The western world loves baby Jesus, so meek and mild. It feels warm and fuzzy to gaze on His cuteness and feel compassion for the heavenly King, laying in a trough for His first bed. We are filled with awe as we read how the stars spoke of Christ’s birth, guiding earthly kings to come worship one who hasn’t yet proven His worth. Would those same wise men have still come if Jesus had already turned over tables and said strong words like He’s the only way to the Father?

Jesus was not mild. His ministry was full of power demonstrations, jarring statements, culminating in the defeat of the curse through His violent death. Jesus, however, was meek. The definition of meekness is “power under control.” Meekness is not weakness. Christ said it best in John 5, that He only does what He sees His father doing. In John 14, Jesus reveals the highest priority in His heart, “…that the world may know that I loved My Father, …” Contrary to our modern tendency to feel powerful when we are in control, our Maker demonstrated the key to victory is in surrender.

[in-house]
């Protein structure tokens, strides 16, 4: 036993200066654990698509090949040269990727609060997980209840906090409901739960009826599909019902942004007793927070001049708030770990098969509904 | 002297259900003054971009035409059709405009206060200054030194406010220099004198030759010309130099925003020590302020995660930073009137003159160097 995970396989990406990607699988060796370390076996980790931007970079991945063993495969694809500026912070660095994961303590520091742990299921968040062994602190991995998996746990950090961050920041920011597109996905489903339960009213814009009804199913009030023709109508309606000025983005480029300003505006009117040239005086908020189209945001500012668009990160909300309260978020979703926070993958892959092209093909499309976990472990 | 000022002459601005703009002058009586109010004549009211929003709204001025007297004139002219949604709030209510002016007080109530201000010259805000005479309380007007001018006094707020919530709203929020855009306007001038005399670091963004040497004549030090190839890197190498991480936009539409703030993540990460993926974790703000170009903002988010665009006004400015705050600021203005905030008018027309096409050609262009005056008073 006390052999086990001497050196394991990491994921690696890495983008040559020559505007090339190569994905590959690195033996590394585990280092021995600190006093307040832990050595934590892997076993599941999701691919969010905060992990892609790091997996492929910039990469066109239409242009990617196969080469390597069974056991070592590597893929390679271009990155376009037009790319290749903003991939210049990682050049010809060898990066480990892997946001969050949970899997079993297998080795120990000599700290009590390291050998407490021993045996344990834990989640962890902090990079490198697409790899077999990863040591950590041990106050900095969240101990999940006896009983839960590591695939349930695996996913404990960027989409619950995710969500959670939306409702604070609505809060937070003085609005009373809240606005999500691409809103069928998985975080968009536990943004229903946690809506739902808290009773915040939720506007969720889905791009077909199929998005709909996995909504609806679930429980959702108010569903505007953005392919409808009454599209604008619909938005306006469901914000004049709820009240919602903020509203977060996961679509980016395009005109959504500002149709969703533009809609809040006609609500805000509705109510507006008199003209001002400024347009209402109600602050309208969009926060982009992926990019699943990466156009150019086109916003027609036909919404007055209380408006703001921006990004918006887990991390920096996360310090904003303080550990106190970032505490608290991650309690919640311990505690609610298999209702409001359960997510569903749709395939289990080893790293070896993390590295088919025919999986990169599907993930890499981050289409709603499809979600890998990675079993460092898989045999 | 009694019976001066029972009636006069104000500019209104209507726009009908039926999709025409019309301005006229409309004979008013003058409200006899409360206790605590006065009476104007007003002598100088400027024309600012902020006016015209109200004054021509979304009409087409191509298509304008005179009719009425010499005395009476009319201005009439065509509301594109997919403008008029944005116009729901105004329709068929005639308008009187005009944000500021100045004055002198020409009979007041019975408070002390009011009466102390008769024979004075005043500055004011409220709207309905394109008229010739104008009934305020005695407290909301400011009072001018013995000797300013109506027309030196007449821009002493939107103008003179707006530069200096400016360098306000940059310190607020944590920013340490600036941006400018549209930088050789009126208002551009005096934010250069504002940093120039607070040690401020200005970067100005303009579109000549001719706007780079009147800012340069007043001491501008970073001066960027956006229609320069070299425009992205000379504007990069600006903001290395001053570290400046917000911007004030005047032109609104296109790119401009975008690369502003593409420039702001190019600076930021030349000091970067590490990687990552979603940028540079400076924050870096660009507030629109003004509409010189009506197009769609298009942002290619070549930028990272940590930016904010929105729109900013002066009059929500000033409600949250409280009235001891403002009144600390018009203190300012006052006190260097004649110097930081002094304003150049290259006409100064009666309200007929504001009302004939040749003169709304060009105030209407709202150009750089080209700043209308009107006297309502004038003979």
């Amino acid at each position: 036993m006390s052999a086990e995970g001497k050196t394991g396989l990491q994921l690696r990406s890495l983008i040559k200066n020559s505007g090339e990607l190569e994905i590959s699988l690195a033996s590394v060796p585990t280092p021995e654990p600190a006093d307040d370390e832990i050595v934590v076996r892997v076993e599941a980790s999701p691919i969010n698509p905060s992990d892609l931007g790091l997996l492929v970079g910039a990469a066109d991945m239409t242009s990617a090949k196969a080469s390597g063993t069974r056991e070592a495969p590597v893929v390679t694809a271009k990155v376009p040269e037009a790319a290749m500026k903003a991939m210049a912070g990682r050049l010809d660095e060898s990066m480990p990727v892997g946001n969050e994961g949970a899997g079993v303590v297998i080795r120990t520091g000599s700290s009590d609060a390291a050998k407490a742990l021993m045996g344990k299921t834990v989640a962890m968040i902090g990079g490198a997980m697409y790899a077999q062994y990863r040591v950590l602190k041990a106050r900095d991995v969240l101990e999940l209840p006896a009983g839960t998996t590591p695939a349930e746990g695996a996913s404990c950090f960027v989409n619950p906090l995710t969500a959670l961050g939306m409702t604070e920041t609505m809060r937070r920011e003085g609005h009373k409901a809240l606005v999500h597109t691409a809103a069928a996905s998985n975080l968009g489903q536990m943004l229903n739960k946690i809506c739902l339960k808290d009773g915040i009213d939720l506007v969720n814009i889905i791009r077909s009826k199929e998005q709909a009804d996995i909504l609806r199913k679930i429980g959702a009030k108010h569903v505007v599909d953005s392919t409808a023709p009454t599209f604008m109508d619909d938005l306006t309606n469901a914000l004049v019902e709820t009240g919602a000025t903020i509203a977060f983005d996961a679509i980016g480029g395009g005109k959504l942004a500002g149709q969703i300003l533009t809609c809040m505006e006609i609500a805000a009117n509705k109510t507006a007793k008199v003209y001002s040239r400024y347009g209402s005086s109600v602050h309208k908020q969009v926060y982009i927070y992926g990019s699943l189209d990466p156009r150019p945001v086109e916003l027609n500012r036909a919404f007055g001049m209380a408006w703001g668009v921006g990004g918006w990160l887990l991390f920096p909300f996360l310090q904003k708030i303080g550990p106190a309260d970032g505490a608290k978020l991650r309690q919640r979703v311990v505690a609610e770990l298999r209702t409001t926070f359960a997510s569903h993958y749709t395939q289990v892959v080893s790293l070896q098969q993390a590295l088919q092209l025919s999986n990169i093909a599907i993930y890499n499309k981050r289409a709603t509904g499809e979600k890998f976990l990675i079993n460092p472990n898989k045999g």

Meekness won when He was in a rigged trial, subjected to torture and hateful jeers by the same people who just days before had received Him with praise. He didn’t defend Himself. He didn’t use His Creator powers to shut their mouths or stop their whips. Instead He took on their wrath and rejection so that we could know we are fully received by Him.

Meekness won when the King of Kings refused to wear any crown, except one made of thorns, so that instead we could be crowned with His righteousness. He never doubted who He was, but He also never insisted we acknowledge it. Instead He “did not consider equality with God something to be used to his own advantage” (Philippians 2:6).

His triumphant resurrection was not mild as He won humanity’s identity back, reconciling us to the Father forever. Then, again in His meekness, He handed the keys to His Kingdom to us and said it’s ours.

As we approach the new decade, will we roll up our sleeves with a self-reliant resolve to do better and be better? Or, will we learn from our Savior to be meek and under control of our good Father’s desires. His desire is always for our good.

Ben Passmore